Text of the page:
“Hey Doc, Why Do You Always Give Me Motrin?”
by Andrew Fisher
Andrew D. Fisher is stationed at Fort Benning, GA and at the time this article was written, was a Physician Assistant in the U.S. Army. He has no financial interest in any products mentioned, nor has any conflict of interested to disclose. These opinions are his own and are not endorsed by the U.S. Army or the Department of Defense.
Ever wonder why it is that the majority of time that you are seen at sick call, you receive some sort of Nonsteroidal Anti-inflammatory (NSAID)? You may be asking yourself what is an NSAID; one should gather from the title that it’s a drug similar to Motrin™.
I frequently hear that Soldiers feel all Army healthcare providers do is hand out Motrin™, as if the providers don’t care or do not know of anything else to prescribe. The issue is, healthy young men and women are rarely significantly ill or injured. I know someone is reading this and has either had a serious injury or has known someone who had a serious injury. Well, guess what, the Army is pretty small, everyone knows someone who’s had a serious injury or illness. The most common injuries in the Army are sprains and strains. For some that just seems preposterous, but it’s true. And for those kinds of injuries, all you need is some Motrin™ (or something like it) and a little bit of rest.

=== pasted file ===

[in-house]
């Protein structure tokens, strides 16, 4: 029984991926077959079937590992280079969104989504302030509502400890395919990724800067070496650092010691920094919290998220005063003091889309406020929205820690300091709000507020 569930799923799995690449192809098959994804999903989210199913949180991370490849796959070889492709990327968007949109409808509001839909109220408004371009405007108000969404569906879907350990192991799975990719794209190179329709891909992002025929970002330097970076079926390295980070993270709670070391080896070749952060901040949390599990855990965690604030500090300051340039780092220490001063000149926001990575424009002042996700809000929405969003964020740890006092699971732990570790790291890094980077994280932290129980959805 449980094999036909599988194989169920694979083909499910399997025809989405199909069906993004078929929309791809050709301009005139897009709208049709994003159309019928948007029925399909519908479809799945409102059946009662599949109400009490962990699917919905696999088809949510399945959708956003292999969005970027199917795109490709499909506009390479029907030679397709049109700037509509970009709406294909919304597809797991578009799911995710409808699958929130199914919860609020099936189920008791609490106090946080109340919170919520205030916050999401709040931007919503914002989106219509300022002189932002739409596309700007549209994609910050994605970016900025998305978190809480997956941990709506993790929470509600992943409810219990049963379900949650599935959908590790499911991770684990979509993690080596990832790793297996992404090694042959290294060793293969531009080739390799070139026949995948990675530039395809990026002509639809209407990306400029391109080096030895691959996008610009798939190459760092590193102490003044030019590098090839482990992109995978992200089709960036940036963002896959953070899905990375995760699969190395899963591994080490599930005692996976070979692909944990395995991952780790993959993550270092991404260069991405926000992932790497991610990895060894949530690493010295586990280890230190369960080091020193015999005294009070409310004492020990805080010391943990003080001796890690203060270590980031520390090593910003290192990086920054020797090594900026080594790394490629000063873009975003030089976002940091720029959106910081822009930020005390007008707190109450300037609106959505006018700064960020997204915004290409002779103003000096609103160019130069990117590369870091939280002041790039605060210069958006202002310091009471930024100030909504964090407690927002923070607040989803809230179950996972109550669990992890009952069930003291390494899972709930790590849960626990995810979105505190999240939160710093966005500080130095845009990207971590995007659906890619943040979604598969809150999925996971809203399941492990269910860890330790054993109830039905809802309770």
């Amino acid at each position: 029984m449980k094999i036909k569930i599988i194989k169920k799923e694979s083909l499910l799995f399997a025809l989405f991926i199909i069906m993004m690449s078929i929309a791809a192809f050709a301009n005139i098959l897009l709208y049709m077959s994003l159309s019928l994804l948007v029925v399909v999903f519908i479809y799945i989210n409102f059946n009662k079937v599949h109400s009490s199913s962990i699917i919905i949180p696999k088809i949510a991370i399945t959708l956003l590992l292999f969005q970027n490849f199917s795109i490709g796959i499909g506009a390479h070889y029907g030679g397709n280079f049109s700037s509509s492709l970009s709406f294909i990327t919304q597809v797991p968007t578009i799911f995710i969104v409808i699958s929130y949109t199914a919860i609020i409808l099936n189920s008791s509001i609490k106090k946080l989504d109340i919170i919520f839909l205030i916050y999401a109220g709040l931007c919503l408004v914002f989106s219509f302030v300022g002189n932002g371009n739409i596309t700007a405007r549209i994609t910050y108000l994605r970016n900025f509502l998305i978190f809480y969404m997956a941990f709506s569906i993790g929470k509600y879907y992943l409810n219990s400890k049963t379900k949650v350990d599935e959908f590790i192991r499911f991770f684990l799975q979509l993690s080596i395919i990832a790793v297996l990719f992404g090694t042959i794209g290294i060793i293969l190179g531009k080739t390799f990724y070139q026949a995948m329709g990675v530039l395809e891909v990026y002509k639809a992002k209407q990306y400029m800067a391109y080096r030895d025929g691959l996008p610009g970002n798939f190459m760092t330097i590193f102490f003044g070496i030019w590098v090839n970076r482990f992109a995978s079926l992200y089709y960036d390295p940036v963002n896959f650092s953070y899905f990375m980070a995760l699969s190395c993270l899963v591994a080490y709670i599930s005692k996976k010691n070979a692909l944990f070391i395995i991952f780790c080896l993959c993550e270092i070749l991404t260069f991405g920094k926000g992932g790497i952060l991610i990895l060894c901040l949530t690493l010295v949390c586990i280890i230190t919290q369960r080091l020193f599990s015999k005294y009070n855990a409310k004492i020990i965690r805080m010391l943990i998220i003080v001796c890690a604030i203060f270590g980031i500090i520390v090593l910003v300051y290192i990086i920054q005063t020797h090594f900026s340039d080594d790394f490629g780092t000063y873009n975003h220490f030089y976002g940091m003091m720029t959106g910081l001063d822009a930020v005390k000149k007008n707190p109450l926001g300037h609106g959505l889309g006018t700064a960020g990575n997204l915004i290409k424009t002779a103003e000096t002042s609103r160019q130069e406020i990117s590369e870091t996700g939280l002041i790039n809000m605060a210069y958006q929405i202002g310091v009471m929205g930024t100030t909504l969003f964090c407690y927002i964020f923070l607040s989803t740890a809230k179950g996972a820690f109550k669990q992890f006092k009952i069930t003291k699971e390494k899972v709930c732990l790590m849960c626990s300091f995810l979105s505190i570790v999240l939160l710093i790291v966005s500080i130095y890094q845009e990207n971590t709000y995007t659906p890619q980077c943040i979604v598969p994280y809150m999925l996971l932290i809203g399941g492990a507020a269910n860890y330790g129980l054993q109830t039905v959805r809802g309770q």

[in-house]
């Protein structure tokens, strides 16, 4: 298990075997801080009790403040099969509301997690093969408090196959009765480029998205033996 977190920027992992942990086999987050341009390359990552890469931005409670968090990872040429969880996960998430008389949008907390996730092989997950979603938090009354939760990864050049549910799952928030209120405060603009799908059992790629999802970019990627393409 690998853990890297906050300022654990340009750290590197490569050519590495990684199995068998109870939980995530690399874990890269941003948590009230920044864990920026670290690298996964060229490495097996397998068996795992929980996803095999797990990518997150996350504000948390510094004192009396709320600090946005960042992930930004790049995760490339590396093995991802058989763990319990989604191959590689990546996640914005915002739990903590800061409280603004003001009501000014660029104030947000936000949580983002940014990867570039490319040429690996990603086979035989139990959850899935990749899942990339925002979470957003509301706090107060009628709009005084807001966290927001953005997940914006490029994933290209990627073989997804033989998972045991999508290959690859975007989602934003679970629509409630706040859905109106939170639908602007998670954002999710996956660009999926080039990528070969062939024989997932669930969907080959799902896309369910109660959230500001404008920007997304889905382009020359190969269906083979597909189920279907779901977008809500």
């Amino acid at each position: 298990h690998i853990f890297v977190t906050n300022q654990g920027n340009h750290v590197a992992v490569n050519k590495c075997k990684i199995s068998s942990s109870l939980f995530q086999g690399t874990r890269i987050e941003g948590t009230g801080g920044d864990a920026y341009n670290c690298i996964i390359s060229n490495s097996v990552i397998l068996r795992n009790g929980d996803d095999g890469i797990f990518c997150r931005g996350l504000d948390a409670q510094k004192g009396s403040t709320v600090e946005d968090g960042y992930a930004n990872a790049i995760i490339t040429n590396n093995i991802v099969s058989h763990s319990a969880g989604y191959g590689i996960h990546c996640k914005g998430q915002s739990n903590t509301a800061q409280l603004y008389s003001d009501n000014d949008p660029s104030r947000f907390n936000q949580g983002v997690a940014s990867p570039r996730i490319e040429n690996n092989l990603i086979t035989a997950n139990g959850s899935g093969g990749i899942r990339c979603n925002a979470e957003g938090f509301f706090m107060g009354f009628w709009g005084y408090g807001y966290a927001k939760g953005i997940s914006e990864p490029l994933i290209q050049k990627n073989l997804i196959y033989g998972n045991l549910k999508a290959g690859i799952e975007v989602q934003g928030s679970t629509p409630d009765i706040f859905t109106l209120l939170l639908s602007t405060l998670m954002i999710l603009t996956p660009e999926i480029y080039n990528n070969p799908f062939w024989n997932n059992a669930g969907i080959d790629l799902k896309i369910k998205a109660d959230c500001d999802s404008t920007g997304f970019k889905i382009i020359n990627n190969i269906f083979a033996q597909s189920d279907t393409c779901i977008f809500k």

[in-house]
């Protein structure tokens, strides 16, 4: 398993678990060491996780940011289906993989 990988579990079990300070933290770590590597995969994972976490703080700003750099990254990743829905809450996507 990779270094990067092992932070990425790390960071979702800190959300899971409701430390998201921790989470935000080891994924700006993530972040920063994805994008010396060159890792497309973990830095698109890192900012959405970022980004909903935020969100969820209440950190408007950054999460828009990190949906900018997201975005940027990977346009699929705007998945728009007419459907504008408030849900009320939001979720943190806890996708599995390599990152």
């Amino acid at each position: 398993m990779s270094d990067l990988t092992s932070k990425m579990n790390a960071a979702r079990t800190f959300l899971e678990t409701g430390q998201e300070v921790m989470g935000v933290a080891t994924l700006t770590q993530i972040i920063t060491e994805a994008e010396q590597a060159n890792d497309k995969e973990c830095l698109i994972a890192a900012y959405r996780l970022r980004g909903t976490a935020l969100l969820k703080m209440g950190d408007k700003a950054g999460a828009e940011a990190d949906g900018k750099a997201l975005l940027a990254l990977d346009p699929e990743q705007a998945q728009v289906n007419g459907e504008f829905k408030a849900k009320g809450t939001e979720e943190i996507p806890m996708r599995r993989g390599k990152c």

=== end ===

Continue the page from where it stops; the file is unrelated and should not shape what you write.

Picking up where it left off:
The Internet has provided the opportunity for everyone to be an Internet doctor. Sometimes, I feel people only come to sick call for a second opinion. There is a general lack of understanding of what needs to happen versus what they want to happen. Although it may be clearly spelled out for the patient, they still think they know what is best.
The most common injuries only require rest and NSAIDs. NSAIDs are drugs, which decrease the amount of swelling or inflammation. To truly get the desired effect, you must take it as directed. However, rest and NSAIDs is hard to do for some reason. People do not realize you need to take your medication as directed. And this is part of the problem; taking Motrin™ three times a day is difficult. Any NSAID must be taken as scheduled and directed to get the desired effects.
There are several types of NSAIDs, such as ibuprofen and its name brands Motrin™ and Advil™, naproxen and its name brand -Aleve™ and Naprosyn™, meloxicam and its name brand-Mobic™, and everyone’s favorite injectable, ketorolac or as it is more commonly known, Toradol™.
While drugs are part of the overall recovery equation, rest is just as important. Is it hard to not exercise for two weeks? Why, when given specific instructions, are they ignored? It is not like we just hand out random recommendations and medications, we use evidenced based medicine, not Wikipedia or WebMD.
>I understand a profile can make you look weak. However, two weeks is a short amount of time in the big scheme of things. Besides, a profile rarely prevents you from performing a small amount of training; there is always something you could be doing.